Directory of Open Access Journals (Sweden)

    Abdel Hameed A.A.

    2017-01-01

    Full Text Available This study aims to determine prevalence of microorganisms in the air state and those associated particulate matter (PM in a hot arid environment (Makkah city, Saudi Arabia in relation to time of the day, PM concentration and meteorological conditions during the period between July and September 2014. PM and black smoke samples were collected on cellulose nitrate membrane filters during the daytime (8.00 am - 20.00 pm and the nighttime (20.00 pm - 8.00 am. PMs, filters were eluted in buffer phosphate and aliquots were spread plated onto the surfaces of trypticase soya agar, malt extract agar, and starch casein agar media for counting bacteria, fungi and actinomycetes associated PM, respectively. Airborne microorganisms were collected using an Andersen two stage impactor sampler equipped with Petri plates containing the previously mentioned agar media. The Andersen two-stage viable cascade impactor sampler separates particles into coarse (≥8 µm and fine (≤8 µm size fractions. Airborne microorganisms were taken at three day time-scales: in the morning (8 am - 10 am, at the afternoon (13.00 pm - 16.00 pm and in the evening (22.00 pm - 1.00 am. The average concentrations of PM (149.5 µg/m3 and smoke (57.03 µg/m3 were higher in the daytime and nighttime, respectively. The greatest concentrations of microorganisms associated PM were found in the daytime, however the peak concentration of airborne microorganisms was found in the evening time. Fine microbial fraction constituted ~60% - 75.9% of the total microbial concentrations. Positive correlations were found between bacteria with PM concentration in the daytime and meteorological conditions at the nighttime. Temperature and relative humidity positively affected survivability of microorganisms associated PM at the nighttime and airborne fungi as well. This study helps understand distribution pattern of microorganisms in the atmosphere of a hot-arid environment.

  17. Mechanical behavior of ceramic composite hot-gas filters after exposure to severe environments

    Energy Technology Data Exchange (ETDEWEB)

    Pysher, D.J.; Weaver, B.L.; Smith, R.G. [Ceramic Technology Center, St. Paul, MN (United States)] [and others

    1995-08-01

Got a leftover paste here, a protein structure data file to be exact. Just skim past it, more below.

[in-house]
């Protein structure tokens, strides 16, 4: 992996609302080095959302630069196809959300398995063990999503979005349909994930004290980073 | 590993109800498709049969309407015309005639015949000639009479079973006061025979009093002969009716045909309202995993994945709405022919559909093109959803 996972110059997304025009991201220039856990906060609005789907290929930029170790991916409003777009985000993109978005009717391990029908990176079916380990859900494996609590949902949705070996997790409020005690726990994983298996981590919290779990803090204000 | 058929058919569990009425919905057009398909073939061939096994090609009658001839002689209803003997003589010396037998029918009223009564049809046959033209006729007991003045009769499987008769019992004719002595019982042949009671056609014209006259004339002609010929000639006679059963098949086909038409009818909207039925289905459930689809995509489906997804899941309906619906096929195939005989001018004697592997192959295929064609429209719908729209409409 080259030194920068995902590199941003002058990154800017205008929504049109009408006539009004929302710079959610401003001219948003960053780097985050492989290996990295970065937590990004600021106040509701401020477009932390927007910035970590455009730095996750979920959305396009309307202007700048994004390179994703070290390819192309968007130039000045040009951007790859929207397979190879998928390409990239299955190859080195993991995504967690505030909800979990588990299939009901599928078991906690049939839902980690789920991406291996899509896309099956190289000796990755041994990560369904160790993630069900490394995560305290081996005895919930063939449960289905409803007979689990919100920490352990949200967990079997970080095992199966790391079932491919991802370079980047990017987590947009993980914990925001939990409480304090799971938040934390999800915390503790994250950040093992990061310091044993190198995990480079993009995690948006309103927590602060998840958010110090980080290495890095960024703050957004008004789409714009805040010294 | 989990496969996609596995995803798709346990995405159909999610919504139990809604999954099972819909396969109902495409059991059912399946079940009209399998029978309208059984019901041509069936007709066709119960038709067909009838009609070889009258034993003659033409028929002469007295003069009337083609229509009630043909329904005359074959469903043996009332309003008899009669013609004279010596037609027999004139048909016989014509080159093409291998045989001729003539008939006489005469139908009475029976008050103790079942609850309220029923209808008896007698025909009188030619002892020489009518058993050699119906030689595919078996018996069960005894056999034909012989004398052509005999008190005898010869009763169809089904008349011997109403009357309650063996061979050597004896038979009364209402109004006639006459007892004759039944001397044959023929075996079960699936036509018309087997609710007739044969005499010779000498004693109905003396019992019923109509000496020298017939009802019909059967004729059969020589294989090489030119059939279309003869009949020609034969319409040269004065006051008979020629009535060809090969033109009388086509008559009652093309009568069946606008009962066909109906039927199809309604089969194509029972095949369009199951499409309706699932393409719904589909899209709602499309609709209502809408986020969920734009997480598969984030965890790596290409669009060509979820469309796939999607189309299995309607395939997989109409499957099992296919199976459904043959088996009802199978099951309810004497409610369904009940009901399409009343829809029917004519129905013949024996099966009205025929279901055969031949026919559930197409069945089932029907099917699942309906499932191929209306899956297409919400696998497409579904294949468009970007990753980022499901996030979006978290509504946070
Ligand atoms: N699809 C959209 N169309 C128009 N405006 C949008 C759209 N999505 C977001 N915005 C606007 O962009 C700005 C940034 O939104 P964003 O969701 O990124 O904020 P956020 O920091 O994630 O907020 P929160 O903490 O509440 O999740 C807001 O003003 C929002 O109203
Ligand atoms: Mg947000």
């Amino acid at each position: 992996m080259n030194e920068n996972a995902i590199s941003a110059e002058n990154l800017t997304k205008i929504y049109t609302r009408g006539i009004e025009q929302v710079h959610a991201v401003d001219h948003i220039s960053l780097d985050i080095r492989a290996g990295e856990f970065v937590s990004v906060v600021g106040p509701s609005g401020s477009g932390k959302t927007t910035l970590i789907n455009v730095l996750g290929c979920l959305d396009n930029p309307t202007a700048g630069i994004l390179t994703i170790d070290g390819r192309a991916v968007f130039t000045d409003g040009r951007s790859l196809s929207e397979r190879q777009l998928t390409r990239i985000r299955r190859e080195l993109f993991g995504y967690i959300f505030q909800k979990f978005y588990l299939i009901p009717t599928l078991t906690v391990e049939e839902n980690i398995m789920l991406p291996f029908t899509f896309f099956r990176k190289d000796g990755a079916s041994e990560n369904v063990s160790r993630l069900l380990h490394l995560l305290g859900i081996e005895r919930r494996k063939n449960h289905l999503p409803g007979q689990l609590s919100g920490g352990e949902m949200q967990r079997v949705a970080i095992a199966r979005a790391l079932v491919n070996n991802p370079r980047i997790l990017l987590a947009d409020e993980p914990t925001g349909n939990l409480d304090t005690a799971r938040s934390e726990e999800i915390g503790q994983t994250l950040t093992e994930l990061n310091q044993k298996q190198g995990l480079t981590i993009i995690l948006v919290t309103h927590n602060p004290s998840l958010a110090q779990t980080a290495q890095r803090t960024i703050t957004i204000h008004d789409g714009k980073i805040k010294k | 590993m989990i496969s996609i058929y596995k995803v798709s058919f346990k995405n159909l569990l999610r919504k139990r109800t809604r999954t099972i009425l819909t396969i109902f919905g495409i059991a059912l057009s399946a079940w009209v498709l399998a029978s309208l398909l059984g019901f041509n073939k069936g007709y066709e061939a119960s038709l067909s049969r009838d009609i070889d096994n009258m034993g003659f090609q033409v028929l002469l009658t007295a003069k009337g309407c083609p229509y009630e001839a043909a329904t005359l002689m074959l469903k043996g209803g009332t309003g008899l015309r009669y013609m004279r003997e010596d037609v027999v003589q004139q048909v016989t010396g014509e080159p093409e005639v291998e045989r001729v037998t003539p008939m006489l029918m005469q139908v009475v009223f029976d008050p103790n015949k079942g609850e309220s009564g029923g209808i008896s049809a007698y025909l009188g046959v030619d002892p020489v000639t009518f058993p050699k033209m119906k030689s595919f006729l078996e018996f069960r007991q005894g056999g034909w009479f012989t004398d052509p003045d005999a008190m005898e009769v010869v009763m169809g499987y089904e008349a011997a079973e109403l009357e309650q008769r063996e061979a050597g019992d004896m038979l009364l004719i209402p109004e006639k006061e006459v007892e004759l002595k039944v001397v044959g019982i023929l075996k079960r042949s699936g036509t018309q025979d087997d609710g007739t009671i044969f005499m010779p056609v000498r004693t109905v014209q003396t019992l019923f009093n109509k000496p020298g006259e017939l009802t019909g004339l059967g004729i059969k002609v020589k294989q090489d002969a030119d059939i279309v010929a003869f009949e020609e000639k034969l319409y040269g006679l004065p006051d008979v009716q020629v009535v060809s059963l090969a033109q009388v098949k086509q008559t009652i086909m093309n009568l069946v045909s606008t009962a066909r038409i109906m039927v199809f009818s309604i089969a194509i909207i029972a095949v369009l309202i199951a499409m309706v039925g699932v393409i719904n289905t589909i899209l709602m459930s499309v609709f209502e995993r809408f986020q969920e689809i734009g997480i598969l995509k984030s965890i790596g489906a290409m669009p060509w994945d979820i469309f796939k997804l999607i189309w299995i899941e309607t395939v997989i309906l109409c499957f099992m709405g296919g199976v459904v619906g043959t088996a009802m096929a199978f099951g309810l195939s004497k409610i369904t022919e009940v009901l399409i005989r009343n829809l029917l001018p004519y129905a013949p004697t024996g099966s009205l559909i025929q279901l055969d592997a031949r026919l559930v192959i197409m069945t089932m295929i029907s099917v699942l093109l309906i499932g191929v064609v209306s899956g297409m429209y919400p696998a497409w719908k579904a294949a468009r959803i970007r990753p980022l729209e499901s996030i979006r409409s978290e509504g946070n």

A novel type of hot-gas filter based on a ceramic fiber reinforced ceramic matrix has been developed, as reported at previous Fossil Energy Materials Conferences, through research activities at Oak Ridge National Laboratory (ORNL) and at the 3M Company. Simulated testing has been done at the Westinghouse Science and Technology Center. This filter technology has been extended to full size, 60 mm OD by 1.5 meter long candle filters and a commercially viable process for producing the filters has been developed filters are undergoing testing and demonstration use throughout the world for applications in pressurized fluidized-bed combustion (PFBC) and integrated gasification combined cycle (IGCC) plants. Demonstration tests of this ceramic composite filter along with other filters are in progress at the Tidd PFBC plant Mechanical tests were performed on the 3 M brand Ceramic Composite Candle Filter after exposure to various corrosive environments in order to assess its ability to function as a hot gas filter in coal-fired applications. Due to the different construction of ceramic composite filters and the thin composite wall versus the typical thick-walled monolithic filter, standard mechanical property tests had to be refined or modified to accurately determine the filters properties. These tests and filter property results will be described Longitudinal tensile and diametral O-ring compression tests were performed on as-produced candle filters as well as on filters which had been exposed to various environments. The exposures were for 1000 hrs at 850{degrees}C in wet air, in wet air containing Na{sub 2}CO{sub 3}, and in wet air containing NaCl. In addition, a filter which bad been coated with ash (Old Grimethorpe) was exposed to wet air at 850{degrees}C for 1000 hours.